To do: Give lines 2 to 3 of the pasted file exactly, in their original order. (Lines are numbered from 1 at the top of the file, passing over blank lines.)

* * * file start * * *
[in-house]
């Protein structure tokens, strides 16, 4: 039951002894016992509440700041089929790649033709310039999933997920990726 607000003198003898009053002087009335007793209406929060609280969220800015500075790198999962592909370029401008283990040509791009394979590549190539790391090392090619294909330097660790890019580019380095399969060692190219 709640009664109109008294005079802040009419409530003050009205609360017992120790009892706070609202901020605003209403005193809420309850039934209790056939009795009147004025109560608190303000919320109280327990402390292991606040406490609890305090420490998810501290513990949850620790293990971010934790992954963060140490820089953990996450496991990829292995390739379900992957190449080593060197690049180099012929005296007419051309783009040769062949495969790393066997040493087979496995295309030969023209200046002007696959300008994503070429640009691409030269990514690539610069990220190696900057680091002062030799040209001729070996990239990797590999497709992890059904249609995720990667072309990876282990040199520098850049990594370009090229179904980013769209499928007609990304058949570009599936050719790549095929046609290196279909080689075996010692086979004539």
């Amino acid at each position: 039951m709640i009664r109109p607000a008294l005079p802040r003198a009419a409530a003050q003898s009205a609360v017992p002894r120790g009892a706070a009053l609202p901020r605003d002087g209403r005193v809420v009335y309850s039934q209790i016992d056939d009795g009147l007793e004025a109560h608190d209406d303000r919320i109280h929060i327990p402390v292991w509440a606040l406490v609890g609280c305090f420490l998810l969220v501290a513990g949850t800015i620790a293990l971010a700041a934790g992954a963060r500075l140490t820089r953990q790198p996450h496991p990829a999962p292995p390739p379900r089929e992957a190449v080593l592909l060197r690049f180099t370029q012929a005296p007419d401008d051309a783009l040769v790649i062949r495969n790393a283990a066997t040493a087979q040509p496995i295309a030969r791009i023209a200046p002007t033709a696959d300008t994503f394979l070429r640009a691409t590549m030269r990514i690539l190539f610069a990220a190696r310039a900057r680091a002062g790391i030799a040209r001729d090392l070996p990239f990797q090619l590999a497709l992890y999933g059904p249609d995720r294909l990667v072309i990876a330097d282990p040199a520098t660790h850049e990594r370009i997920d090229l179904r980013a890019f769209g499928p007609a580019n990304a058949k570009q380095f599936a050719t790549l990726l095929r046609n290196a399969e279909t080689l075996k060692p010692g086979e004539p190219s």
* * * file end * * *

């Protein structure tokens, strides 16, 4: 039951002894016992509440700041089929790649033709310039999933997920990726 607000003198003898009053002087009335007793209406929060609280969220800015500075790198999962592909370029401008283990040509791009394979590549190539790391090392090619294909330097660790890019580019380095399969060692190219 709640009664109109008294005079802040009419409530003050009205609360017992120790009892706070609202901020605003209403005193809420309850039934209790056939009795009147004025109560608190303000919320109280327990402390292991606040406490609890305090420490998810501290513990949850620790293990971010934790992954963060140490820089953990996450496991990829292995390739379900992957190449080593060197690049180099012929005296007419051309783009040769062949495969790393066997040493087979496995295309030969023209200046002007696959300008994503070429640009691409030269990514690539610069990220190696900057680091002062030799040209001729070996990239990797590999497709992890059904249609995720990667072309990876282990040199520098850049990594370009090229179904980013769209499928007609990304058949570009599936050719790549095929046609290196279909080689075996010692086979004539």
């Amino acid at each position: 039951m709640i009664r109109p607000a008294l005079p802040r003198a009419a409530a003050q003898s009205a609360v017992p002894r120790g009892a706070a009053l609202p901020r605003d002087g209403r005193v809420v009335y309850s039934q209790i016992d056939d009795g009147l007793e004025a109560h608190d209406d303000r919320i109280h929060i327990p402390v292991w509440a606040l406490v609890g609280c305090f420490l998810l969220v501290a513990g949850t800015i620790a293990l971010a700041a934790g992954a963060r500075l140490t820089r953990q790198p996450h496991p990829a999962p292995p390739p379900r089929e992957a190449v080593l592909l060197r690049f180099t370029q012929a005296p007419d401008d051309a783009l040769v790649i062949r495969n790393a283990a066997t040493a087979q040509p496995i295309a030969r791009i023209a200046p002007t033709a696959d300008t994503f394979l070429r640009a691409t590549m030269r990514i690539l190539f610069a990220a190696r310039a900057r680091a002062g790391i030799a040209r001729d090392l070996p990239f990797q090619l590999a497709l992890y999933g059904p249609d995720r294909l990667v072309i990876a330097d282990p040199a520098t660790h850049e990594r370009i997920d090229l179904r980013a890019f769209g499928p007609a580019n990304a058949k570009q380095f599936a050719t790549l990726l095929r046609n290196a399969e279909t080689l075996k060692p010692g086979e004539p190219s």